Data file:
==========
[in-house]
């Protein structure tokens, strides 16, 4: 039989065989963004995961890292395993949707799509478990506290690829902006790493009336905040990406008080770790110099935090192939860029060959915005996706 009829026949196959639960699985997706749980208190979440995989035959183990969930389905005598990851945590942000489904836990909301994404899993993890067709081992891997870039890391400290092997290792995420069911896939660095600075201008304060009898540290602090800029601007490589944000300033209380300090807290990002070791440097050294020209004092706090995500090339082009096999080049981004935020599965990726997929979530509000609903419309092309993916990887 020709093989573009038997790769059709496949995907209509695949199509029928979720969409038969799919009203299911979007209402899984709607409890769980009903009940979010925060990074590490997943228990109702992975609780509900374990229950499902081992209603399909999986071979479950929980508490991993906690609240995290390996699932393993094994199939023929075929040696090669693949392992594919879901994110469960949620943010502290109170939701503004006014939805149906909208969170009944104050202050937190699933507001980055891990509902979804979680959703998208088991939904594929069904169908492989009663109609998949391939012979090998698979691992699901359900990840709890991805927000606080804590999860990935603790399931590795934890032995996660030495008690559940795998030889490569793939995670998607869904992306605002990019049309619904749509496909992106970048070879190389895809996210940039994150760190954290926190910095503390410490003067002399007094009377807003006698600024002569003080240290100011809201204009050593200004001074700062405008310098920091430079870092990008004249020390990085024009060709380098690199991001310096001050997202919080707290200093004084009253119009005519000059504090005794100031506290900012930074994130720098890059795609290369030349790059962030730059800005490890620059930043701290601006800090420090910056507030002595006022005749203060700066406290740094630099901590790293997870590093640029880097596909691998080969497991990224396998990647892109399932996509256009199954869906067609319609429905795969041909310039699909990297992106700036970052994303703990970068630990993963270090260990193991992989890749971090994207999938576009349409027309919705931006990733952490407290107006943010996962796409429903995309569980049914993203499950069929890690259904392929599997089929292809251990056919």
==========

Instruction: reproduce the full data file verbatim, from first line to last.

[in-house]
């Protein structure tokens, strides 16, 4: 039989065989963004995961890292395993949707799509478990506290690829902006790493009336905040990406008080770790110099935090192939860029060959915005996706 009829026949196959639960699985997706749980208190979440995989035959183990969930389905005598990851945590942000489904836990909301994404899993993890067709081992891997870039890391400290092997290792995420069911896939660095600075201008304060009898540290602090800029601007490589944000300033209380300090807290990002070791440097050294020209004092706090995500090339082009096999080049981004935020599965990726997929979530509000609903419309092309993916990887 020709093989573009038997790769059709496949995907209509695949199509029928979720969409038969799919009203299911979007209402899984709607409890769980009903009940979010925060990074590490997943228990109702992975609780509900374990229950499902081992209603399909999986071979479950929980508490991993906690609240995290390996699932393993094994199939023929075929040696090669693949392992594919879901994110469960949620943010502290109170939701503004006014939805149906909208969170009944104050202050937190699933507001980055891990509902979804979680959703998208088991939904594929069904169908492989009663109609998949391939012979090998698979691992699901359900990840709890991805927000606080804590999860990935603790399931590795934890032995996660030495008690559940795998030889490569793939995670998607869904992306605002990019049309619904749509496909992106970048070879190389895809996210940039994150760190954290926190910095503390410490003067002399007094009377807003006698600024002569003080240290100011809201204009050593200004001074700062405008310098920091430079870092990008004249020390990085024009060709380098690199991001310096001050997202919080707290200093004084009253119009005519000059504090005794100031506290900012930074994130720098890059795609290369030349790059962030730059800005490890620059930043701290601006800090420090910056507030002595006022005749203060700066406290740094630099901590790293997870590093640029880097596909691998080969497991990224396998990647892109399932996509256009199954869906067609319609429905795969041909310039699909990297992106700036970052994303703990970068630990993963270090260990193991992989890749971090994207999938576009349409027309919705931006990733952490407290107006943010996962796409429903995309569980049914993203499950069929890690259904392929599997089929292809251990056919």